This is an archived article that was published on in 2015, and information in the article may be outdated. It is provided only for personal research purposes and may not be reprinted.

Kay Adams is a cheerful 69-year-old woman whose neatly trimmed haircut, clean appearance and upbeat demeanor belie her history of struggles on the streets as a homeless person and the deadly disease she says she contracted at The Road Home shelter in Salt Lake City.

Adams now resides at the Avalon Valley Rehabilitation Center in South Salt Lake. She has her own room, a wheelchair and frequent gifts of cigarettes from the Salt Lake City police officers she befriended in the downtown area where the homeless gather.

She stayed at The Road Home for several months until June 7, when she collapsed at the shelter and was rushed to LDS Hospital. She was diagnosed with methicillin-resistant Staphylococcus aureus, or MRSA, a flesh-eating bacteria impervious to antibiotics such as penicillin and methicillin.

It is highly contagious and its spread is best combated by constant washing and a clean environment — an atmosphere "Miss Kay," as the cops call her, says is lacking at the shelter.

"The staff is good. They try their best," she says. "But when you get that many people confined to a place, it's hard to control."

Because of the disease, Adams had much of her colon removed and basically has no bowel system. When she arrived at the hospital, she gave the name of a police officer as her point of contact. The cops who visited her were told at the time she had only a few days to live.

The problem at the shelter, she says, is that despite the staff's efforts, drugs frequently are smuggled in — either by ingestion of drug-filled balloons to be retrieved later when passed through the digestive system or by cramming the balloons into body orifices.

An Adams friend, who remains at the shelter and doesn't want to be identified for fear of retribution, says conditions are "horrible."

She says bloody tampons and dirty needles often are left on the floor. "People smuggle drugs in there and shoot up," she says. "You see blood left over from the injections all the time."

She says she saw blood on a Coke can Adams had left on her bed shortly before her friend became ill.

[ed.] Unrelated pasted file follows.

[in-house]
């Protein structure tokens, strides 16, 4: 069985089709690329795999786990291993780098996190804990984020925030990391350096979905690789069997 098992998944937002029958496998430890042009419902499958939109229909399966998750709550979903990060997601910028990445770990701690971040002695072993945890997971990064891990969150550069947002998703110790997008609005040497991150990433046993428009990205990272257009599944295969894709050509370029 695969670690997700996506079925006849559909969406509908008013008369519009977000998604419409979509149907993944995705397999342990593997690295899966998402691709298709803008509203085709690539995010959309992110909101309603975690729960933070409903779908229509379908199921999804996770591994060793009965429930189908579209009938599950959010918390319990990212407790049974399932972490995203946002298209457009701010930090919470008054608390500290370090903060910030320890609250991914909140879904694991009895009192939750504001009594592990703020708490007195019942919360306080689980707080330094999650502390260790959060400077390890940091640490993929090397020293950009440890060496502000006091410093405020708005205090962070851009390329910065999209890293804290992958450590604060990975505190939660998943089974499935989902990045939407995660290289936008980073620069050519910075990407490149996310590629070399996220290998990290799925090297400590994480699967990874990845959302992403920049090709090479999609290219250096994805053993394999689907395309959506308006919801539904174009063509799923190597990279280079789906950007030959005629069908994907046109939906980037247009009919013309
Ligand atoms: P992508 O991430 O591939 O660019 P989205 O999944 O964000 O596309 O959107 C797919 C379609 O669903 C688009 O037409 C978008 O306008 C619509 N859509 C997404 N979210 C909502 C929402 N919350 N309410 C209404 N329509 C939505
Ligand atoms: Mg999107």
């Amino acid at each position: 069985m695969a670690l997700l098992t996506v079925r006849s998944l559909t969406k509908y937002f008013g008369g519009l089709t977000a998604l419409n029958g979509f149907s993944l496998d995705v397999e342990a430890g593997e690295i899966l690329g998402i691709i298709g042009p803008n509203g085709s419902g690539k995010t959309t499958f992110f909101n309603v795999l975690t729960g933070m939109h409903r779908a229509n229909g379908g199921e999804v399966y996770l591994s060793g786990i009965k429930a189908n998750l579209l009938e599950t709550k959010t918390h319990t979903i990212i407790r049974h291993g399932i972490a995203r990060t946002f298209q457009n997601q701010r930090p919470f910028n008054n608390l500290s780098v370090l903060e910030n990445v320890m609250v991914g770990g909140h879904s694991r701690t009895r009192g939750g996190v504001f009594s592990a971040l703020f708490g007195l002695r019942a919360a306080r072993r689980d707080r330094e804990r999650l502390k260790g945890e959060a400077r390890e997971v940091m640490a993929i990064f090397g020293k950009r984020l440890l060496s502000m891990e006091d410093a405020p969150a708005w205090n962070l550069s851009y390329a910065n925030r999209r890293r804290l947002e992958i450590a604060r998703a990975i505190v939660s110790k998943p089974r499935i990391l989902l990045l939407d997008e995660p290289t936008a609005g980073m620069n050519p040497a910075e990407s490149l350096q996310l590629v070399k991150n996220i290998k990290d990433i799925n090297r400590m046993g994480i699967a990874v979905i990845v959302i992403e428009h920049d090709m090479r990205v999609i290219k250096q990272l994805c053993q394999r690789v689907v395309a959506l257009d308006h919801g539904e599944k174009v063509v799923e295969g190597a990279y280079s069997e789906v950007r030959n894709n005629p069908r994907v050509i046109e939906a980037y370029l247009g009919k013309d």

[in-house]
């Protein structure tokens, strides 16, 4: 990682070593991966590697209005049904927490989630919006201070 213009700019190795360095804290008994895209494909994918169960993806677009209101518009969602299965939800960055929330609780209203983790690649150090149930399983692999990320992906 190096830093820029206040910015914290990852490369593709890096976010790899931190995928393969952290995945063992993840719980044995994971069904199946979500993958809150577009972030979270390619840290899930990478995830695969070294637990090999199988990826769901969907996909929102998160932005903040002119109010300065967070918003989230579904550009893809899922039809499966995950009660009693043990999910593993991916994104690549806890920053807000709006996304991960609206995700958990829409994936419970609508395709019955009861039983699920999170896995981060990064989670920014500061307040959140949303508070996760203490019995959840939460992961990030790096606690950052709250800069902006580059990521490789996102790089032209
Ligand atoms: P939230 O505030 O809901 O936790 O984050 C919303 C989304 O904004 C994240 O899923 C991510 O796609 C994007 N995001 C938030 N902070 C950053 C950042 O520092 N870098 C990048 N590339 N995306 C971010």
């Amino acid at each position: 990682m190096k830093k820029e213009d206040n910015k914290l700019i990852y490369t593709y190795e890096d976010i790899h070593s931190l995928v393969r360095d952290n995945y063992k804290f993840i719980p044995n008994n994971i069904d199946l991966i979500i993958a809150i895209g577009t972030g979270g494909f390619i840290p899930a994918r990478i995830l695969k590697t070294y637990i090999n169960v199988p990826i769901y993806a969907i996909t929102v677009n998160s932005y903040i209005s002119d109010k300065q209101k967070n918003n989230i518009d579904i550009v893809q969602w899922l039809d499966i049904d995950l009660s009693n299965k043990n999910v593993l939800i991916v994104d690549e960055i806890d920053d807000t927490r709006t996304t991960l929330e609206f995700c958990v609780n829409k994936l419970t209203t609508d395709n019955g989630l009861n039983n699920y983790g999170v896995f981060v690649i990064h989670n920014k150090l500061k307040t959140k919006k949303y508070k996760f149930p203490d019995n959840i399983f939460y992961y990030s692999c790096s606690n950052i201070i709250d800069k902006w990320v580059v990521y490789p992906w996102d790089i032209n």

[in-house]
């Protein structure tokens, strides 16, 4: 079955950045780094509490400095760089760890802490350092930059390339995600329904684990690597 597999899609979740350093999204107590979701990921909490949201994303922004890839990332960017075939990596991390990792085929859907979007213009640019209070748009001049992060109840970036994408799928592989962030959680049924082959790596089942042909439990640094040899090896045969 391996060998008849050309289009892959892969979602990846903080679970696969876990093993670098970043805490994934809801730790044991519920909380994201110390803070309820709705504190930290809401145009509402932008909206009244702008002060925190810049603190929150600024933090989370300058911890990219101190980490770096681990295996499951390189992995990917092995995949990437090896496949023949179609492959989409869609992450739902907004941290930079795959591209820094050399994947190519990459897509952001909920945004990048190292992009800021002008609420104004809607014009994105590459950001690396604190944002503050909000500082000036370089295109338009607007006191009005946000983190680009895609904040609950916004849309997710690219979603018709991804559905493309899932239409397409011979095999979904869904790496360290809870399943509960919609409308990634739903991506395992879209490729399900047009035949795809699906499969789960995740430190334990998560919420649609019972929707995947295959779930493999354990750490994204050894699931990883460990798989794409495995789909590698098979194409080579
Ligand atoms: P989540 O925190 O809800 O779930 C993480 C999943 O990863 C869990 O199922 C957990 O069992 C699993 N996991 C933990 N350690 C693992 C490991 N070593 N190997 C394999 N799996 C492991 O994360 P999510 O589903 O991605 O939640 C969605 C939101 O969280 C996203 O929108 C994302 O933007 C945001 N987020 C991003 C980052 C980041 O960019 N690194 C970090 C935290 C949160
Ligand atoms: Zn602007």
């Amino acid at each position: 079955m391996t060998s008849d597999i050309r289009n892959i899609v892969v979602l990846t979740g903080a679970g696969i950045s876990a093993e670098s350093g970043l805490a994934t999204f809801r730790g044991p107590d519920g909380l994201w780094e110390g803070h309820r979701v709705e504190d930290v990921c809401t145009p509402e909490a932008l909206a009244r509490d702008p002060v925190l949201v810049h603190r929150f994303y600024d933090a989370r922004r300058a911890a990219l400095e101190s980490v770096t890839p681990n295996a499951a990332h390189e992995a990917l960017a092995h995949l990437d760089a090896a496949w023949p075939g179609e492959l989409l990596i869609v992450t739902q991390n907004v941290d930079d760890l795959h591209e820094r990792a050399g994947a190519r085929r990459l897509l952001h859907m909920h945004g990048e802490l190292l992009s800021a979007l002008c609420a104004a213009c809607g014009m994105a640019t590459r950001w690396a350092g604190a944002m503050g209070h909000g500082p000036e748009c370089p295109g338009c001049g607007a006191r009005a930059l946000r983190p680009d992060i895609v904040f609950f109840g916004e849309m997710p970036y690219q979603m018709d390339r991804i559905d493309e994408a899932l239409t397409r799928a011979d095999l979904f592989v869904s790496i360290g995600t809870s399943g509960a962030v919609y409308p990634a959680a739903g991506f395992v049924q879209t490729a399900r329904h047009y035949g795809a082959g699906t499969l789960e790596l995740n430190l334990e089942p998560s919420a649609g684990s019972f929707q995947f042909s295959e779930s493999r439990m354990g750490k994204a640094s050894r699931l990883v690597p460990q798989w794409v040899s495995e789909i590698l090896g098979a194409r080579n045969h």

"There are women [with MRSA] at the shelter right now," the friend says. "They brag about getting other people sick."

She says a mentally ill woman recently defecated in her hands then rubbed the feces all over the walls in the shelter bathroom.

"The day staff wouldn't clean it up," she says. "So nobody could use the bathroom until the night staff came and finally cleaned it."

Melanie Zamora, director of housing programs at The Road Home, says there may be some problems at the shelter because of the large number of people there every night. But she says staffers do a good job of protecting the people there.

Zamora says she doesn't know of any current cases of MRSA at the shelter, "but it's possible. Many women there come in during crisis situations and don't stay long. So we don't know them."

She says the shelter takes health issues seriously and partners with the Fourth Street Clinic, a medical facility for the homeless.

Zamora disputes the assertion that feces remained on the bathroom walls for any length of time.

"Our staff is trained [to deal with such issues]. That would have been cleaned up right away," she says. "Remember more than 800 people choose to stay there every night."

She says the shelter has a good relationship with the police and that officers can enter when there is a problem that requires their presence.

The Road Home also contracts with a private security firm, which, beginning this week, is increasing its presence there.

"We now will have security there 24-7," Zamora says.